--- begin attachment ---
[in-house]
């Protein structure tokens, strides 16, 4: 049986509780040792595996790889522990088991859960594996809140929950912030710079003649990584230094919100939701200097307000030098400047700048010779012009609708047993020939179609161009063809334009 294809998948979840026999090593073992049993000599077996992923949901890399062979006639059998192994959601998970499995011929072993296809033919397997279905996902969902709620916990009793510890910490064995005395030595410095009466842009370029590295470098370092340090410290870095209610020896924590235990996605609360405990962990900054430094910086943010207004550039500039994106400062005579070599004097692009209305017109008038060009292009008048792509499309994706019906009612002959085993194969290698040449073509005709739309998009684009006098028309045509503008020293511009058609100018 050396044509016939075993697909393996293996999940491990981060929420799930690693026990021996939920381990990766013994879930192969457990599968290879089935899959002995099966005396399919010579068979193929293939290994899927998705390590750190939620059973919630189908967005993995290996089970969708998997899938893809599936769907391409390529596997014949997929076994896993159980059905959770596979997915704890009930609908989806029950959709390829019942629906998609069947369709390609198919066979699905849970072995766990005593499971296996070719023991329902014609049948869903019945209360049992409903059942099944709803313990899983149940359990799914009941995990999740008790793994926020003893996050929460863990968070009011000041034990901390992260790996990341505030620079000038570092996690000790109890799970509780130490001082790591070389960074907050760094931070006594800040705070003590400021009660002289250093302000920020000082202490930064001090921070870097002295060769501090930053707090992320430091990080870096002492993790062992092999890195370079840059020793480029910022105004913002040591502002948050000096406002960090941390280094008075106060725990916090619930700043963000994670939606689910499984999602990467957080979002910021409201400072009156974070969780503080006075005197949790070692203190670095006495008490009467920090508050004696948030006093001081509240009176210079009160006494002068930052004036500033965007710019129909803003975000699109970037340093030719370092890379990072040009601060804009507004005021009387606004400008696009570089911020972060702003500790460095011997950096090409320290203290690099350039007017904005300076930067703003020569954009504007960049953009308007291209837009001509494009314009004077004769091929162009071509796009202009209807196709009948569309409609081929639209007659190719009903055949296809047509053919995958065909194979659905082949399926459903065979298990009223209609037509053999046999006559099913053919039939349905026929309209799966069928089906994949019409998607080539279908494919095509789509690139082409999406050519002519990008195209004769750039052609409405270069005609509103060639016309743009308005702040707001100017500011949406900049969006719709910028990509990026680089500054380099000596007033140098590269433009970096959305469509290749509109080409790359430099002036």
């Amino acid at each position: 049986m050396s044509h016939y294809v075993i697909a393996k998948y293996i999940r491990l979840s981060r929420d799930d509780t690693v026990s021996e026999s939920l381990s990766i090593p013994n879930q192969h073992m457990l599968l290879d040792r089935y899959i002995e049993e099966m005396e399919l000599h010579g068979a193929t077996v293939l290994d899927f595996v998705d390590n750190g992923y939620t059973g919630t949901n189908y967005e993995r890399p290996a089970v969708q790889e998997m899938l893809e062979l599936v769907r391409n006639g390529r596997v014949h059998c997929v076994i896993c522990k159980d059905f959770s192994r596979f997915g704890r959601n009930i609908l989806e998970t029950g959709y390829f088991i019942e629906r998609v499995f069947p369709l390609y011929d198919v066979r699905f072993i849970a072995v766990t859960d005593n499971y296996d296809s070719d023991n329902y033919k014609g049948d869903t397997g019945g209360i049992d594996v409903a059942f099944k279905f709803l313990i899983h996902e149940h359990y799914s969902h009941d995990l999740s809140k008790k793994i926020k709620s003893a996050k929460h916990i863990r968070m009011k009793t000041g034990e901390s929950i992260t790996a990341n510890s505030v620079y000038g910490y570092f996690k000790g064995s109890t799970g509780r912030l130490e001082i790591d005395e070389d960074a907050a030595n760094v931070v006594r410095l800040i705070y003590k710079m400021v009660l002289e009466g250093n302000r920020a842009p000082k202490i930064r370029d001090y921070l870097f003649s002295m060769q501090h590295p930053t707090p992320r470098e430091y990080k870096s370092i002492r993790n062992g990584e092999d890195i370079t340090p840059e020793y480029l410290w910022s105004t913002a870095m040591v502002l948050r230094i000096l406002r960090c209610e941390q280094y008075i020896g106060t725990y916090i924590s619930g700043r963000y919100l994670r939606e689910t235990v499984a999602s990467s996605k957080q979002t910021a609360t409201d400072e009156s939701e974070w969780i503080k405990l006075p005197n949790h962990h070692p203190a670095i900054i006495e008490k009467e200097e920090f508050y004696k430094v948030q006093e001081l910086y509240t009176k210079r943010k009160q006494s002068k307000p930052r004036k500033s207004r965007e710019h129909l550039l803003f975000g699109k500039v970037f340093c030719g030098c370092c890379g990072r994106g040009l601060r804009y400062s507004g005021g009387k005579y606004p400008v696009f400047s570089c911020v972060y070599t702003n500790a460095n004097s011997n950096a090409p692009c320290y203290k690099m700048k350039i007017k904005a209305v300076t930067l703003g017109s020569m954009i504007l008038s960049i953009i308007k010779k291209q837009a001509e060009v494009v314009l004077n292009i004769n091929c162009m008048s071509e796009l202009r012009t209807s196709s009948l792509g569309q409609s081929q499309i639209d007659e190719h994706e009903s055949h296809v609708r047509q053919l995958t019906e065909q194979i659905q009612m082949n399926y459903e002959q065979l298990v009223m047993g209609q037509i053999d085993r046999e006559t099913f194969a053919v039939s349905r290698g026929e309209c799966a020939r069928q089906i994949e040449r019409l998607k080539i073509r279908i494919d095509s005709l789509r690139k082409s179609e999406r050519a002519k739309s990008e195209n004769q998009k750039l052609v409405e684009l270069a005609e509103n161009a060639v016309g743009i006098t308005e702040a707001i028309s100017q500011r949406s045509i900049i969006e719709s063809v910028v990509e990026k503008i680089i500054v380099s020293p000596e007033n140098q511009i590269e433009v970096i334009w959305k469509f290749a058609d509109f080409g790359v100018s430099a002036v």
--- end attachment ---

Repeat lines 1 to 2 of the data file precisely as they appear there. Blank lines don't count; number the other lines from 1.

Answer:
[in-house]
């Protein structure tokens, strides 16, 4: 049986509780040792595996790889522990088991859960594996809140929950912030710079003649990584230094919100939701200097307000030098400047700048010779012009609708047993020939179609161009063809334009 294809998948979840026999090593073992049993000599077996992923949901890399062979006639059998192994959601998970499995011929072993296809033919397997279905996902969902709620916990009793510890910490064995005395030595410095009466842009370029590295470098370092340090410290870095209610020896924590235990996605609360405990962990900054430094910086943010207004550039500039994106400062005579070599004097692009209305017109008038060009292009008048792509499309994706019906009612002959085993194969290698040449073509005709739309998009684009006098028309045509503008020293511009058609100018 050396044509016939075993697909393996293996999940491990981060929420799930690693026990021996939920381990990766013994879930192969457990599968290879089935899959002995099966005396399919010579068979193929293939290994899927998705390590750190939620059973919630189908967005993995290996089970969708998997899938893809599936769907391409390529596997014949997929076994896993159980059905959770596979997915704890009930609908989806029950959709390829019942629906998609069947369709390609198919066979699905849970072995766990005593499971296996070719023991329902014609049948869903019945209360049992409903059942099944709803313990899983149940359990799914009941995990999740008790793994926020003893996050929460863990968070009011000041034990901390992260790996990341505030620079000038570092996690000790109890799970509780130490001082790591070389960074907050760094931070006594800040705070003590400021009660002289250093302000920020000082202490930064001090921070870097002295060769501090930053707090992320430091990080870096002492993790062992092999890195370079840059020793480029910022105004913002040591502002948050000096406002960090941390280094008075106060725990916090619930700043963000994670939606689910499984999602990467957080979002910021409201400072009156974070969780503080006075005197949790070692203190670095006495008490009467920090508050004696948030006093001081509240009176210079009160006494002068930052004036500033965007710019129909803003975000699109970037340093030719370092890379990072040009601060804009507004005021009387606004400008696009570089911020972060702003500790460095011997950096090409320290203290690099350039007017904005300076930067703003020569954009504007960049953009308007291209837009001509494009314009004077004769091929162009071509796009202009209807196709009948569309409609081929639209007659190719009903055949296809047509053919995958065909194979659905082949399926459903065979298990009223209609037509053999046999006559099913053919039939349905026929309209799966069928089906994949019409998607080539279908494919095509789509690139082409999406050519002519990008195209004769750039052609409405270069005609509103060639016309743009308005702040707001100017500011949406900049969006719709910028990509990026680089500054380099000596007033140098590269433009970096959305469509290749509109080409790359430099002036």